m[i][j].cost = opt[MATCH];
m[i][j].parent = MATCH;
for (k=INSERT; k<=DELETE; k++)
if (opt[k] < m[i][j].cost) {
m[i][j].cost = opt[k];
m[i][j].parent = k;
}
}

Example
Below is an example run, showing the cost and parent values
turning thou shalt not to you should not in five moves:
T
:
t:
h:
o:
u:
-:
s:
h:
a:
l:
t:
-:
n:
o:
t:

P
pos
1
2
3
4
5
6
7
8
9
10
11
12
13
14

0
0
1
2
3
4
5
6
7
8
9
10
11
12
13
14

y
1
1
1
2
3
4
5
6
7
8
9
10
11
12
13
14

o
2
2
2
2
2
3
4
5
6
7
8
9
10
11
12
13

u
3
3
3
3
3
2
3
4
5
6
7
8
9
10
11
12

4
4
4
4
4
3
2
3
4
5
6
7
8
9
10
11

s
5
5
5
5
5
4
3
2
3
4
5
6
7
8
9
10

h
6
6
6
5
6
5
4
3
2
3
4
5
6
7
8
9

o
7
7
7
6
5
6
5
4
3
3
4
5
6
7
7
8

u
8
8
8
7
6
5
6
5
4
4
4
5
6
7
8
8

l
9
9
9
8
7
6
6
6
5
5
4
5
6
7
8
9

d
10
10
10
9
8
7
7
7
6
6
5
5
6
7
8
9

11
11
11
10
9
8
7
8
7
7
6
6
5
6
7
8

n
12
12
12
11
10
9
8
8
8
8
7
7
6
5
6
7

o
13
13
13
12
11
10
9
9
9
9
8
8
7
6
5
6

t
14
14
13
13
12
11
10
10
10
10
9
8
8
7
6
5

## The edit sequence from thou-shalt-not to you-should-not

is DSMMMMMISMSMMMM

## Reconstructing the Path

Solutions to a given dynamic programming problem are
described by paths through the dynamic programming matrix,
starting from the initial configuration (the pair of empty
strings (0, 0)) down to the final goal state (the pair of full
strings (|s|, |t|)).
Reconstructing these decisions is done by walking backward
from the goal state, following the parent pointer to an
earlier cell. The parent field for m[i,j] tells us whether
the transform at (i, j) was MATCH, INSERT, or DELETE.
Walking backward reconstructs the solution in reverse order.
However, clever use of recursion can do the reversing for us:

## Reconstruct Path Code

reconstruct path(char *s, char *t, int i, int j)
{
if (m[i][j].parent == -1) return;
if (m[i][j].parent == MATCH) {
reconstruct path(s,t,i-1,j-1);
match out(s, t, i, j);
return;
}
if (m[i][j].parent == INSERT) {
reconstruct path(s,t,i,j-1);
insert out(t,j);
return;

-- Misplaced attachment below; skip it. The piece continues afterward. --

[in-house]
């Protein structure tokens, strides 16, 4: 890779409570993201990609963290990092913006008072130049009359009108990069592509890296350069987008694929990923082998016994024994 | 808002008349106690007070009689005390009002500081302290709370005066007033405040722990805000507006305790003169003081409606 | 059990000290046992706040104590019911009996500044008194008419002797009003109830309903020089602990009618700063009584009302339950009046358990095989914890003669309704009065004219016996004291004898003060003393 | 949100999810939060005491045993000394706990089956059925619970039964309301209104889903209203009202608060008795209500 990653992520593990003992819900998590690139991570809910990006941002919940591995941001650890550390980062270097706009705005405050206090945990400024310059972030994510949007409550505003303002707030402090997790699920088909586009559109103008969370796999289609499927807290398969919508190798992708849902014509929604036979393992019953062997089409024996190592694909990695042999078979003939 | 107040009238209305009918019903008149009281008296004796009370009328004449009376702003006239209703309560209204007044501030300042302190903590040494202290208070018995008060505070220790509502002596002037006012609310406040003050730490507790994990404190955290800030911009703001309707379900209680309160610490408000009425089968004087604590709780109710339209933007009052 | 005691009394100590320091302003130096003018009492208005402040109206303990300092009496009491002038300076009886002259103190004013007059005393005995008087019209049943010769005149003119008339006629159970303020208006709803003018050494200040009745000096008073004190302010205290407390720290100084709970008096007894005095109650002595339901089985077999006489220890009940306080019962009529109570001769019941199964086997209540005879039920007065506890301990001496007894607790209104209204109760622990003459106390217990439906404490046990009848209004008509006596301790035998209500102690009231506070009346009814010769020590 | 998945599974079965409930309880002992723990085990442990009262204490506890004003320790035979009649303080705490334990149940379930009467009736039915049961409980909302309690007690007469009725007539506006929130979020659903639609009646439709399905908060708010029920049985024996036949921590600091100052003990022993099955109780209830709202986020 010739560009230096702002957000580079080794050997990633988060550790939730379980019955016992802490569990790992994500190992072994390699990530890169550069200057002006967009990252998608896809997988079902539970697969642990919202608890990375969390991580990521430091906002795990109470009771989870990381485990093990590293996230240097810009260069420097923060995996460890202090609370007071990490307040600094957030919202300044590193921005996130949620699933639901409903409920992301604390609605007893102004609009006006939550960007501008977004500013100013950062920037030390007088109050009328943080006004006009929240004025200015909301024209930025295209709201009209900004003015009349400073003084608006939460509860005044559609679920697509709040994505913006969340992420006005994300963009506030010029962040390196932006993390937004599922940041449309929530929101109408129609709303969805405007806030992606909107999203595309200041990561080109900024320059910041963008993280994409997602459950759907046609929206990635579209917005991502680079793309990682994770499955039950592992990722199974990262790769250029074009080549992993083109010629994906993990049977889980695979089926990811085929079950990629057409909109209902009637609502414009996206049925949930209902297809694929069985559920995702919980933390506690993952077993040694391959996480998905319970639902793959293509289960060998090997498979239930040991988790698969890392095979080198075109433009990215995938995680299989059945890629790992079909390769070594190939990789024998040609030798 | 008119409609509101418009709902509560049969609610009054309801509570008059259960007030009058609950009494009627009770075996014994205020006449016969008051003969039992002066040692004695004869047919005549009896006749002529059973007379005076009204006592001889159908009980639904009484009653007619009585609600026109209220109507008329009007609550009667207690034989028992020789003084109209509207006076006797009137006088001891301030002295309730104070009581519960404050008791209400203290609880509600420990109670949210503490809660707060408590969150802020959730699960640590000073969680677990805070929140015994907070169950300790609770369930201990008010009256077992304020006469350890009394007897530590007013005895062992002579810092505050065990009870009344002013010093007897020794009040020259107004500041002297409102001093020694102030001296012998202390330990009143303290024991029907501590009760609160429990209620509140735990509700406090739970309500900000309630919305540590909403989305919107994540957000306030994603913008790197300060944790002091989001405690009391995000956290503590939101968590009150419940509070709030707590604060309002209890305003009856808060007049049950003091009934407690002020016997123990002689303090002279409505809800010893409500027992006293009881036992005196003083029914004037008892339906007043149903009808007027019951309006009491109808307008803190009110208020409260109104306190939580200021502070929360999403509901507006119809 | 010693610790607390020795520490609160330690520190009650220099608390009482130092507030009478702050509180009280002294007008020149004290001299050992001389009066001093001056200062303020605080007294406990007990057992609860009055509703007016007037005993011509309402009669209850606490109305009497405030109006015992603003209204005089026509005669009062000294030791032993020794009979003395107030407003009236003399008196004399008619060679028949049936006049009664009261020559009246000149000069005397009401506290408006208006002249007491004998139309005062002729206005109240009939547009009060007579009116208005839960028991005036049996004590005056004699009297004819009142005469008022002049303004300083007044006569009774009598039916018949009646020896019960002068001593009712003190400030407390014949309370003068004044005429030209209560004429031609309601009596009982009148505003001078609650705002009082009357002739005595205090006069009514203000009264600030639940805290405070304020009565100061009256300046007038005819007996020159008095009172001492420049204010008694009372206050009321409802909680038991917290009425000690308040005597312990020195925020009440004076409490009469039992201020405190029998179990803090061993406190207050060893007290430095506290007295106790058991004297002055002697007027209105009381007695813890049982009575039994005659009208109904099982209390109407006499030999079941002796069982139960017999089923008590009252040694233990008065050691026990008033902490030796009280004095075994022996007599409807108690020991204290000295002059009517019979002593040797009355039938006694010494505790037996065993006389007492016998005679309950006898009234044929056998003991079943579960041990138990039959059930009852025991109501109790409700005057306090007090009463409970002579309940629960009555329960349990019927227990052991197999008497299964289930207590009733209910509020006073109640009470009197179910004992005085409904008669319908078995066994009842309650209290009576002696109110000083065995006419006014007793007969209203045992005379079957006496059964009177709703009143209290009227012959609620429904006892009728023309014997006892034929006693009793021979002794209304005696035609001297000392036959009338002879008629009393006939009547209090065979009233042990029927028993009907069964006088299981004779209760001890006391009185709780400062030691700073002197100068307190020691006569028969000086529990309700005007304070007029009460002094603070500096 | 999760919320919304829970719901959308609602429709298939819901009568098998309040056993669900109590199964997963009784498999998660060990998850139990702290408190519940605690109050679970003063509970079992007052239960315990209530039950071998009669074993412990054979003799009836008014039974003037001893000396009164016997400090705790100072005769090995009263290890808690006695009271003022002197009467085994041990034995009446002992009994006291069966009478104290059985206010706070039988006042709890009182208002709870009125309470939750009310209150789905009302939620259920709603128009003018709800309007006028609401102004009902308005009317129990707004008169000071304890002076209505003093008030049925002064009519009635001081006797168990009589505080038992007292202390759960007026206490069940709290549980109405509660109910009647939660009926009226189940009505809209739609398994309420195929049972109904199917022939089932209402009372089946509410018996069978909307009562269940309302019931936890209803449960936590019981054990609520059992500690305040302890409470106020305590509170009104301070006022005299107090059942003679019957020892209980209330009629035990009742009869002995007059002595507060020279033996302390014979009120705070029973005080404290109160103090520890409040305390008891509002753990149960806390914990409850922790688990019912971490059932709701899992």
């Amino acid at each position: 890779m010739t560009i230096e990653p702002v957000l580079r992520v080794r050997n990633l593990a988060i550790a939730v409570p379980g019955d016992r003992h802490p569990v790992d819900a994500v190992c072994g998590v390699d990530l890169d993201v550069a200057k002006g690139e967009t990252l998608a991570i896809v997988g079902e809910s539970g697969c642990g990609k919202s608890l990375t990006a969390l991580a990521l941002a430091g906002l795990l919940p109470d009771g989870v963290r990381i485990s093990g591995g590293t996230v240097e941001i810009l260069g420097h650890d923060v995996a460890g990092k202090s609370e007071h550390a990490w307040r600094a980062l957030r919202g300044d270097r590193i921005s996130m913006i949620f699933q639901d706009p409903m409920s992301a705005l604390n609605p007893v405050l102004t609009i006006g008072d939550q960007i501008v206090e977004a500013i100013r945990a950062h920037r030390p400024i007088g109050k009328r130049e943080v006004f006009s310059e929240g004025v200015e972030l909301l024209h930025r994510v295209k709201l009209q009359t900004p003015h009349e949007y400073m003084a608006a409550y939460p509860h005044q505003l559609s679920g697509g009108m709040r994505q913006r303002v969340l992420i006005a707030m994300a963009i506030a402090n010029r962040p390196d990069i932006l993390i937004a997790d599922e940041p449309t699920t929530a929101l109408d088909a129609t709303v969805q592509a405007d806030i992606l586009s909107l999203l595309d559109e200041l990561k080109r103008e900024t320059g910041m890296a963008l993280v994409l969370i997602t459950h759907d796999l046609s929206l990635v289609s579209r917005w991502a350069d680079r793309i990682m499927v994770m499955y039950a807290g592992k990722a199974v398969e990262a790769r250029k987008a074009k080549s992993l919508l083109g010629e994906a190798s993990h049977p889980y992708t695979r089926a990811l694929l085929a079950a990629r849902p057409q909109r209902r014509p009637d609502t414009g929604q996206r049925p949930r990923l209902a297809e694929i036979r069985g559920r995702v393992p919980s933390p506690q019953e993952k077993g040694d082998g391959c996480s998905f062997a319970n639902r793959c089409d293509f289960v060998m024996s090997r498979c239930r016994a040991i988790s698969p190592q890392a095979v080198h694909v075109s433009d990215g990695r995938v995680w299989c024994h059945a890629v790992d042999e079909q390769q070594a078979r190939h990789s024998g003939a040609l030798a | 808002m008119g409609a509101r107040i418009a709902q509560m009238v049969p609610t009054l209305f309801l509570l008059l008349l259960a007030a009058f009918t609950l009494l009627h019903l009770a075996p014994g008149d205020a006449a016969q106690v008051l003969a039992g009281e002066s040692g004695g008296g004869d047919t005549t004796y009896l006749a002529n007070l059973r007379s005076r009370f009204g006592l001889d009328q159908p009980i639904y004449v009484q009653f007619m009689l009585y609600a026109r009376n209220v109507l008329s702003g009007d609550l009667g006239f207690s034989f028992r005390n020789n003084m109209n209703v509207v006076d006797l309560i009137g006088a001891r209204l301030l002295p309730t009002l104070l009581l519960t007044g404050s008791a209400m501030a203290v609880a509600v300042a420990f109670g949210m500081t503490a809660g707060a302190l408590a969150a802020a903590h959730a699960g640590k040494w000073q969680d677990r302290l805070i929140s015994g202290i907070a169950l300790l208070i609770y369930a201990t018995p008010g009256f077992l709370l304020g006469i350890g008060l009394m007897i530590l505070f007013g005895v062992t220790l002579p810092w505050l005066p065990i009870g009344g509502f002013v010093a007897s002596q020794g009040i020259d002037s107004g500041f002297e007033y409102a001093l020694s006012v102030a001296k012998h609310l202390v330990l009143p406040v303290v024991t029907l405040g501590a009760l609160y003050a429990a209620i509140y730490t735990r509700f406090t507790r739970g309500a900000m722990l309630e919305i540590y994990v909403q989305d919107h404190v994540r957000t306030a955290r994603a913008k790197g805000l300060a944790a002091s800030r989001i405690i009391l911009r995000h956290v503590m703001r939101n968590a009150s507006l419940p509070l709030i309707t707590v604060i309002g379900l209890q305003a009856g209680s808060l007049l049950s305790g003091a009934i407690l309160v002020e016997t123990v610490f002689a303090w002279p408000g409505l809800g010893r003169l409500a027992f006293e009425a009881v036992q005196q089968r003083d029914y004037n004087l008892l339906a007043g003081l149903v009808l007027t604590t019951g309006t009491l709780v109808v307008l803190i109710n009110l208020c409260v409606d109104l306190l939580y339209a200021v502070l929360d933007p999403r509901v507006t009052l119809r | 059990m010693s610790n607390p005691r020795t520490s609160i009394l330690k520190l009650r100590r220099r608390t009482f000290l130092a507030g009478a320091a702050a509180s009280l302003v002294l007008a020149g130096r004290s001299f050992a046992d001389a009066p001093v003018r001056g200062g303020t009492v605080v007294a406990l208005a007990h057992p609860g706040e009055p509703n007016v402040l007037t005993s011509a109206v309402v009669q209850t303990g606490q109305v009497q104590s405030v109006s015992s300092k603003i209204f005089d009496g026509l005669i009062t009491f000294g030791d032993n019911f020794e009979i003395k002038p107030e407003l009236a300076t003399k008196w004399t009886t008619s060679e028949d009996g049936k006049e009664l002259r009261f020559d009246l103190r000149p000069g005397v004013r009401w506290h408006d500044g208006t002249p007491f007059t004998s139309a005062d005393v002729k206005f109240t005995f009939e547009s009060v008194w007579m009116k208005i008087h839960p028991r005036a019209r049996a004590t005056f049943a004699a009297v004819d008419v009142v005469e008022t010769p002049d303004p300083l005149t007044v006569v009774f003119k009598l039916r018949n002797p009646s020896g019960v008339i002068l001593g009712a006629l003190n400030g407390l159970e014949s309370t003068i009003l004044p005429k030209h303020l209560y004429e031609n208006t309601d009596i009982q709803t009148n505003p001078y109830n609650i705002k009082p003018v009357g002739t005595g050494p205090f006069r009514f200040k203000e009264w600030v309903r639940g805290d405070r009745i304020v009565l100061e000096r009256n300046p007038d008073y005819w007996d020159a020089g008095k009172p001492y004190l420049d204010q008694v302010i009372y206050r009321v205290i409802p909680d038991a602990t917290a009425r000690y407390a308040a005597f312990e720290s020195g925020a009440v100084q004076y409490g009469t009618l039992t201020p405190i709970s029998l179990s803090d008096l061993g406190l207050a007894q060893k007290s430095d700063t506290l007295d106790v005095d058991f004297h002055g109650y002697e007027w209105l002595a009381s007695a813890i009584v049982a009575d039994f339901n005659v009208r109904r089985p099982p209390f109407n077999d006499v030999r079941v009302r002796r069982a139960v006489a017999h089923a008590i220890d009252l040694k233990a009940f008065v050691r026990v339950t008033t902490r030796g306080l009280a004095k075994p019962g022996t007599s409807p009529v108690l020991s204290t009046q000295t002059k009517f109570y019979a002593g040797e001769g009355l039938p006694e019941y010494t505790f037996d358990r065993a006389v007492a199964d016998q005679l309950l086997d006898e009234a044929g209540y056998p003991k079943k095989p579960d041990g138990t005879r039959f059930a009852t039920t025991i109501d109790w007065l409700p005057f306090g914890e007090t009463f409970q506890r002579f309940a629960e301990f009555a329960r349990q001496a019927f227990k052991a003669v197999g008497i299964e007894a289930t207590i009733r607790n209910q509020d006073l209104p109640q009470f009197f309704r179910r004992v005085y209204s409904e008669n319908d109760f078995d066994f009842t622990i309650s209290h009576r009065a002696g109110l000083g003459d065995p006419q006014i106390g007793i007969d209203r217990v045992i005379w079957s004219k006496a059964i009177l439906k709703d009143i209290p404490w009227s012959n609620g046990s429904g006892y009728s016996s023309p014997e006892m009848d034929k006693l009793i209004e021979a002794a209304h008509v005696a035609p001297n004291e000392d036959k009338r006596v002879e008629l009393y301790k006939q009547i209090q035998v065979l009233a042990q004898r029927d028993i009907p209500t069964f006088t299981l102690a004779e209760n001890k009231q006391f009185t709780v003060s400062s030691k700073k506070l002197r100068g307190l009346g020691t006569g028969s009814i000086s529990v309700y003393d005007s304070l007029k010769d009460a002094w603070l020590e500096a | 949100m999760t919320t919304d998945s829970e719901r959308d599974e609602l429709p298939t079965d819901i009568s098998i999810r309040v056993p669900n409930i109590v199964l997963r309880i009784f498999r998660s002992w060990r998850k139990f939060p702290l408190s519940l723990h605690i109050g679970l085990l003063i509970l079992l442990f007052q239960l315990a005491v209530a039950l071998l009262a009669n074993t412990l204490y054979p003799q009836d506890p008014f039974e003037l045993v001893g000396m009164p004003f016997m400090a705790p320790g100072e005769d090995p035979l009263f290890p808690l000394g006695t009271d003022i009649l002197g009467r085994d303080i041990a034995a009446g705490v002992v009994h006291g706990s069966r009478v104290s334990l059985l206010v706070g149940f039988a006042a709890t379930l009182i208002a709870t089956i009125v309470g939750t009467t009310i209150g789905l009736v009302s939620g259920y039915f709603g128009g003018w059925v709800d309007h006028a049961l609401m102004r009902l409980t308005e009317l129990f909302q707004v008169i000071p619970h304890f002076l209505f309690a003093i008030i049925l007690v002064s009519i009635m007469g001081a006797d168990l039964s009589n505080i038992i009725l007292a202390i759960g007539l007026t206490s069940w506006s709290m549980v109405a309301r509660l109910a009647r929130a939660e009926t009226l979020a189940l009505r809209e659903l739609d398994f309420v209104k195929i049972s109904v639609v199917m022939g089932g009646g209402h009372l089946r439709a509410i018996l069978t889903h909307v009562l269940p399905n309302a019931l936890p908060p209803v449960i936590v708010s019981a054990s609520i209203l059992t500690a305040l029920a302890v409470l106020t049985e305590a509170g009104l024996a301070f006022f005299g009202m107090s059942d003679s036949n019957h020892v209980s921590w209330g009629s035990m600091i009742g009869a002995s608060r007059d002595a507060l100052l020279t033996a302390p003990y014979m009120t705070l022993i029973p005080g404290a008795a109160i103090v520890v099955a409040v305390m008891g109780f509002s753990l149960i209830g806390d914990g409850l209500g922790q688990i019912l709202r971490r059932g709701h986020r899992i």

}
if (m[i][j].parent == DELETE) {
reconstruct path(s,t,i-1,j);
delete out(s,i);
return;
}
}

## Customizing Edit Distance

Table Initialization The functions row init() and
column init() initialize the zeroth row and column
of the dynamic programming table, respectively.
Penalty Costs The functions match(c,d) and
indel(c) present the costs for transforming character
c to d and inserting/deleting character c. For edit distance,
match costs nothing if the characters are identical, and 1
otherwise, while indel always returns 1.
Goal Cell Identification The function goal cell
returns the indices of the cell marking the endpoint of the

## solution. For edit distance, this is defined by the length of

the two input strings.
Traceback Actions The functions match out,
insert out, and delete out perform the appropriate actions for each edit-operation during traceback. For
edit distance, this might mean printing out the name of
the operation or character involved, as determined by the
needs of the application.

Substring Matching
Suppose that we want to find where a short pattern s best
occurs within a long text t, say, searching for Skiena in all
its misspellings (Skienna, Skena, Skina, . . . ).
Plugging this search into our original edit distance function
will achieve little sensitivity, since the vast majority of any
edit cost will be that of deleting the body of the text.
We want an edit distance search where the cost of starting
the match is independent of the position in the text, so that a
match in the middle is not prejudiced against.
Likewise, the goal state is not necessarily at the end of both
strings, but the cheapest place to match the entire pattern
somewhere in the text.

Customizations
row init(int i)
{
m[0][i].cost = 0; (* note change *)
m[0][i].parent = -1; (* note change *)
}
goal cell(char *s, char *t, int *i, int *j)
{
int k; (* counter *)
*i = strlen(s) - 1;
*j = 0;
for (k=1; k<strlen(t); k++)
if (m[*i][k].cost < m[*i][*j].cost) *j = k;
}

## Longest Common Subsequence

The longest common subsequence (not substring) between
democrat and republican is eca.
A common subsequence is defined by all the identicalcharacter matches in an edit trace. To maximize the number
of such traces, we must prevent substitution of non-identical
characters.
int match(char c, char d)
{
if (c == d) return(0);
else return(MAXLEN);
}

## Maximum Monotone Subsequence

A numerical sequence is monotonically increasing if the ith
element is at least as big as the (i 1)st element.
The maximum monotone subsequence problem seeks to
delete the fewest number of elements from an input string
S to leave a monotonically increasing subsequence.
Thus a longest increasing subsequence of 243517698 is
23568.

Reduction to LCS
In fact, this is just a longest common subsequence problem,
where the second string is the elements of S sorted in
increasing order.
Any common sequence of these two must (a) represent
characters in proper order in S, and (b) use only characters
with increasing position in the collating sequence, so the
longest one does the job.